When the Olmsted project was first authorized in 1988, the two locks it was designed to replace, 52 and 53, were already 60 years old. The first congressional authorization estimated a total cost of $775 million; the project’s original feasibility report assumed a seven-year construction, with a completion date of 1992.

But as the project became more complex and funding streams less regular, its estimated costs grew to more than $3 billion and completion dates kept getting pushed back. At one point, its projected completion date was somewhere between 2022 and 2026.

For the Corps, the Olmsted project has been its single biggest and most significant engineering challenge to date. It took almost 30 years to build, or three times longer than the American work on the Panama Canal (not counting the French preliminary work).

By comparison—as pointed out by Mark Knoy, president and CEO of American Commercial Lines and a former IWUB member—during a 31-year period from 1963 through 1994, the Corps built the McClellan-Kerr system, the Tennessee-Tombigbee system, and the J. Bennett Johnston Waterway, which, taken together, cover 915 miles of waterways and include 33 locks and dams. On Olmsted, said Knoy, “We ended up spending four times as much and it took six times longer than we thought it would.”

“Super Gantry” crane specially built for Olmsted construction is the largest in North America; it is 10 stories tall with a lifting capacity of 5,304 tons. It is shown here during an Inland Waterways Users Board visit in 2009. (Photo by John Shoulberg)
“Super Gantry” crane specially built for Olmsted construction is the largest in North America; it is 10 stories tall with a lifting capacity of 5,304 tons. It is shown here during an Inland Waterways Users Board visit in 2009. (Photo by John Shoulberg)


The Olmsted technical innovation that attracted the most attention, and created the most controversy, was the “in-the-wet” construction method. Traditional techniques require using cofferdams as temporary dams to create a large dry space around the work site so that dam cells could be poured in place. The lock portions of the project, completed in 2004, were built “in the dry, behind a traditional cofferdam. The “in-the-wet” method involved casting dam sections ashore and moving them into place using barges.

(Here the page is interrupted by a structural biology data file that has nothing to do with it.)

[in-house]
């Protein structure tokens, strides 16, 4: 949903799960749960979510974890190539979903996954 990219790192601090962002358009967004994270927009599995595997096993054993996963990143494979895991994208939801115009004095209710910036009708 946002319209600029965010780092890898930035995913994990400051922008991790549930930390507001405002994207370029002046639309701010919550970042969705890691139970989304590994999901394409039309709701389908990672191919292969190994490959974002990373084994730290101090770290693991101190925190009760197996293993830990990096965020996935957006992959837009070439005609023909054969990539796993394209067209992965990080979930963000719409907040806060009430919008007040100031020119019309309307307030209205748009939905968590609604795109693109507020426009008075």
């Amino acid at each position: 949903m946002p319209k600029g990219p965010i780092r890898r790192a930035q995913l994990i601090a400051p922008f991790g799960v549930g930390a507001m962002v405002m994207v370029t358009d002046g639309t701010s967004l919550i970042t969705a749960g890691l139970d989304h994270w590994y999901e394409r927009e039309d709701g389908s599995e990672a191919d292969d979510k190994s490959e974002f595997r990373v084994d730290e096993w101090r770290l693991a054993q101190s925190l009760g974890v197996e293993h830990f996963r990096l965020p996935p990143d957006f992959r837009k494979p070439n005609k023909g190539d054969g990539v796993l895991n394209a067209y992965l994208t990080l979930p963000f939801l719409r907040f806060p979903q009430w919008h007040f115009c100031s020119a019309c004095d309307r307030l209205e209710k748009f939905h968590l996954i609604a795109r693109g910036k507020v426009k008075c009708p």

The Corps had had some success using this method at the Lock No. 2 at the Braddock Dam on the lower Monongahela River. Corps officials told IWUB members that they could save $67 million by using in-the-wet construction at Olmsted. The Corps argued that it would have far less impact on barge traffic. Safety was another consideration; the in-the-wet method exposed far fewer workers to hazards.

But conditions were far different at the Olmsted site. The lower Mon was a narrower river with less flow. The Ohio River at Olmsted sits directly atop the New Madrid Fault and is the single busiest lock on the inland rivers.

The unknown risks of the site and the new technique meant that when the Corps first opened bids, no contractor could be bonded by insurers. The Corps ultimately had to let contracts on a “cost-reimbursable” basis, meaning it had to let contractors build in cost increases as they occurred.

The project consists of two locks, each measuring 110 feet wide by 1,200 feet long, adjacent to the Illinois bank; a dam composed of five tainter gates; and 1,400 feet of steel wickets in the navigable pass section that can be manually raised by wicket boats to help impound the pool. Eighteen dam tainter gate shells were set in the river bottom to support the tainter gates. Twelve shells were set for the navigable pass section.